As you can see, we are provided two columns. Steps: provides instructions, and Commands: provides links the the desired commands. Having this open on the side of your screen or another window provides instructions and links to complete a new task in a reasonable amount of time, and provides instruction to aid in the learning process! Neat hey?


TBC - From Field to Finish (and back!) with Confidence

Good morning, afternoon, evening, and goodnight! Welcome back, here we go again!

For many of us, monitor real estate is a precious resource that we need to make the best use of to optimize productivity, and more importantly, sanity. I find myself keeping the properties pane open all the time when working in v5.0+. The downside, I sacrifice some space for the plan view and running commands. That doesn’t have to be the case! The Properties pane can be docked along with the Project Explorer and View Filter Manager, and cycled through using Ctrl + Tab.

Open the Properties pane by right clicking anywhere (or on something) in Plan View.

Click and drag the title bar of the Properties, and move the cursor to the top of the Project Explorer or Plan View so the box outline is shown as below.

The Project Manager, View Filter Manager, and Properties can be selected using the tabs at the bottom.

The panes can also be cycled using Ctrl + Tab.

TBC - From Field to Finish (and back!) with Confidence

Are you a big fan of the Google Earth export in TBC? I sure am! It's handy for quickly sharing project data with clients in a digestible form. Did you know TBC has it's own background imagery? This is great for screenshots, deliverables, and—most notably—verifying that field data is in the correct coordinate system and things are (at least) close to where they should be!


Background Maps and Imagery are available in TBC Intermediate Edition and higher. If you're not sure what you're licensed for, go to Support > License > License Manager in TBC to find out.


Here I have a parcel which was keyed-in from a survey plan, (check out the CreateCOGO command on the Survey ribbon and this video to see how I did it), and I want to verify it's location to ensure my coordinate system is set up properly.


First thing I need to do, is log in to my free Trimble Connect account. I can do this from Options in the Quick Access toolbar.


Next, External Services - Profiles. If you don't have a Trimble Connect account yet, head over to and create a free account! We at Trimble are moving towards having a single login for all of our services, and Trimble Connect is that single account. If you have a Trimble Connect account already, click Create and choose a name for your profile.


Enter a name for your profile.


Then select Sign-In to open a login screen for Trimble Connect.


Select OK to close out of the options. To toggle the background map, select the Map toggle on the Status bar at the bottom of TBC.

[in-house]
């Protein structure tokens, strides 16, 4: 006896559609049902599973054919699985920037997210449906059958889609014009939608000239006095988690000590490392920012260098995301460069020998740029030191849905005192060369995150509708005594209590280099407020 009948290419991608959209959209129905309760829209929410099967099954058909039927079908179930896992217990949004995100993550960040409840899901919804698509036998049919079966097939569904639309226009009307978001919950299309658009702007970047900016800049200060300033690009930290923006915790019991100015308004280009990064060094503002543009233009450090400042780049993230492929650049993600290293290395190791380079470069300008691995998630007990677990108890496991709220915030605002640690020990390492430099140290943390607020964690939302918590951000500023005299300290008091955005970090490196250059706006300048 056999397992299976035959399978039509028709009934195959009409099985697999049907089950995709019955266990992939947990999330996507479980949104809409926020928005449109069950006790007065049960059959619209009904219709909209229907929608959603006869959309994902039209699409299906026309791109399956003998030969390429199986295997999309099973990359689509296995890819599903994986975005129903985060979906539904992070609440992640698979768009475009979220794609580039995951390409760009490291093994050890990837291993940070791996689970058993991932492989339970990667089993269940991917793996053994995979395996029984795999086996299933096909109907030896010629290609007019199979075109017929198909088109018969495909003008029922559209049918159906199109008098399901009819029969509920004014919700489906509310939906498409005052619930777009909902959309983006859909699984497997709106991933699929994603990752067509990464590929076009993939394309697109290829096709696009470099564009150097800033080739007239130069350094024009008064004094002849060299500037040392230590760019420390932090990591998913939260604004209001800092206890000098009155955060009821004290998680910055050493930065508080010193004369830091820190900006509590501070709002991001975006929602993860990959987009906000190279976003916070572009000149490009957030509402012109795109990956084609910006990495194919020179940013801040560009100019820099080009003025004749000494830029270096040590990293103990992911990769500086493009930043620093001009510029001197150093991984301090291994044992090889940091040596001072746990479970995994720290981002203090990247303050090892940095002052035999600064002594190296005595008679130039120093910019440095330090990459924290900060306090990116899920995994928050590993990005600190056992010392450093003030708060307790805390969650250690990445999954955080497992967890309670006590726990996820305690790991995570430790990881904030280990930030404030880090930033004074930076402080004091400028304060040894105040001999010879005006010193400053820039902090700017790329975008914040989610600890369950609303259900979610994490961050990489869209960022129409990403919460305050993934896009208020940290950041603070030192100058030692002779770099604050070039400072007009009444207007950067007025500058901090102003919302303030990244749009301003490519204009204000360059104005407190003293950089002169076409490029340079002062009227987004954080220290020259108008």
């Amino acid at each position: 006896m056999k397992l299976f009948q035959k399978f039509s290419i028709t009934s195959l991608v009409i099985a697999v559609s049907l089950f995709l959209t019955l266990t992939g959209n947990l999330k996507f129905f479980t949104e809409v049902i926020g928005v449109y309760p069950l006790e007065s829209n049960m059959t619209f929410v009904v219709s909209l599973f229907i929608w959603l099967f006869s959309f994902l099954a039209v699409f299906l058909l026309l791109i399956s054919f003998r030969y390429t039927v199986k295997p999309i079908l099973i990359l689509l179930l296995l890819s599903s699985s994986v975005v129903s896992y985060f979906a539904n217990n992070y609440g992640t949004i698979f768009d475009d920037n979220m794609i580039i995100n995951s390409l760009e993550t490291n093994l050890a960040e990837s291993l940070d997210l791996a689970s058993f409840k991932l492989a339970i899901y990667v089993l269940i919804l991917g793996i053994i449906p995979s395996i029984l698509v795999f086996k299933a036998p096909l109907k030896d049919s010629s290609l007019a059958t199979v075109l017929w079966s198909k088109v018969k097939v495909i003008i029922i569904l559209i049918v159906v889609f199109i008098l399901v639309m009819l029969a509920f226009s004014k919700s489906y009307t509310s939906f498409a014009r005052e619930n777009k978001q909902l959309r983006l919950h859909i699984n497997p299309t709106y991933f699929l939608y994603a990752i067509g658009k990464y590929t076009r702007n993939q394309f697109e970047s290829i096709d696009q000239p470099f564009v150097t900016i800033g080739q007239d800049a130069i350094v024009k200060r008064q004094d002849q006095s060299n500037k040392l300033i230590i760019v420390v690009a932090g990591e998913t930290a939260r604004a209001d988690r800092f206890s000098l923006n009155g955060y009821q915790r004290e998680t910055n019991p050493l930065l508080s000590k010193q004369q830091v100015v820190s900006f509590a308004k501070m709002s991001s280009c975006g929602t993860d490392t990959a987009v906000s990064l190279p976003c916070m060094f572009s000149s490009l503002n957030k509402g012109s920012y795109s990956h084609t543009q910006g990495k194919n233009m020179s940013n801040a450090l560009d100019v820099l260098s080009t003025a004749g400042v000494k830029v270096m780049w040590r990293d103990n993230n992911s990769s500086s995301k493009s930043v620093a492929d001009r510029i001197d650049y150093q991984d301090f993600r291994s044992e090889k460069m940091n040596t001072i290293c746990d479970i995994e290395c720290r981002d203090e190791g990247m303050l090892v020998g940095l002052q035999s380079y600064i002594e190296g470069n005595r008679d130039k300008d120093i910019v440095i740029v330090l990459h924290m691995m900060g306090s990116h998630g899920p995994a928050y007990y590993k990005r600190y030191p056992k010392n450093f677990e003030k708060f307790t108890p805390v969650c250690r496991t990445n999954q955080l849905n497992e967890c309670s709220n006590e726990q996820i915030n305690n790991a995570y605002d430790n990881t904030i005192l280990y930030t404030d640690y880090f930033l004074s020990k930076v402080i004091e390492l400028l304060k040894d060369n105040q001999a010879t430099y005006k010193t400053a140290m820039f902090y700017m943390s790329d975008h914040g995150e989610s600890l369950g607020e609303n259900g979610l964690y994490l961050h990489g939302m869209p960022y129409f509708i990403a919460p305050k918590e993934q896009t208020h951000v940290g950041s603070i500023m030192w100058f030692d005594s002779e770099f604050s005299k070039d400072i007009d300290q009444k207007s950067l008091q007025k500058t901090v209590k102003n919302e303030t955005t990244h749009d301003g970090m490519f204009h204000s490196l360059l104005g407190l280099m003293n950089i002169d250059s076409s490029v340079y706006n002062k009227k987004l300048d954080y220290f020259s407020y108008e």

This will open a Trimble Mapview background map by default. This shows roads and building footprints in most areas. 


What about background imagery you might ask? Well, we on the TBC team have the solution for you!


On the Project Explorer, right click on your project, select Properties. In the Properties pane, go to Type: and in the drop-down, select DigitalGlobe Imagery.


To better view your data over the background map, try toggling the background color on the TBC status bar, or adjusting the Transparency of the background map.


And there you go! Background Maps and Imagery built into TBC for quick verification of data.


TBC - From Field to Finish (and back!) with Confidence

Hello and welcome for another—you guessed it!—TBC Tip of the Week! In this weeks segment we delve into the elusive donut surface. This is a surface with areas where a surface isn’t wanted in the final deliverable or volume computation.


Here I have a surface created of a surveyed property containing a house.


In the Surfaces ribbon, navigate to Surfaces > Create > Surface Boundaries.


In the Add/Remove Surface Boundaries command, select the surface you want to apply the outer and inner boundaries to, I have a poorly named New Surface(2).


Hold the Control key, and select each boundary. It is good to note, if there are multiple places within the boundary that you don’t want the surface, you can have multiple interior boundaries. For example dirt piles or a house and shed.


And there you go! Neat hey?


TBC - From Field to Finish (and back!) with Confidence

Welcome back to another Tip of the Week! Amid the US government shutdown, you may be missing your OPUS post-processing corrections from the NGS. Fortunately for your static GNSS data, Trimble is not shut down and can supply another correction service, CenterPoint RTX Point Positioning. The best part? CenterPoint RTX-PP is available directly through TBC!


This feature is licensed in TBC Advanced and higher in v5.0.


Before getting into the how-to, I'll give a little introduction to RTX-PP within TBC. First and most notable: If your receiver is capable of tracking more constellations than just GPS, GLONASS, and Galileo, (like BeiDou or QZSS), then RTX-PP will already get you one step ahead of OPUS. RTX-PP supports observations up to 24 hours in length, with a recommended length of at least 60 minutes.


There are three ways to post process static data using RTX-PP in TBC: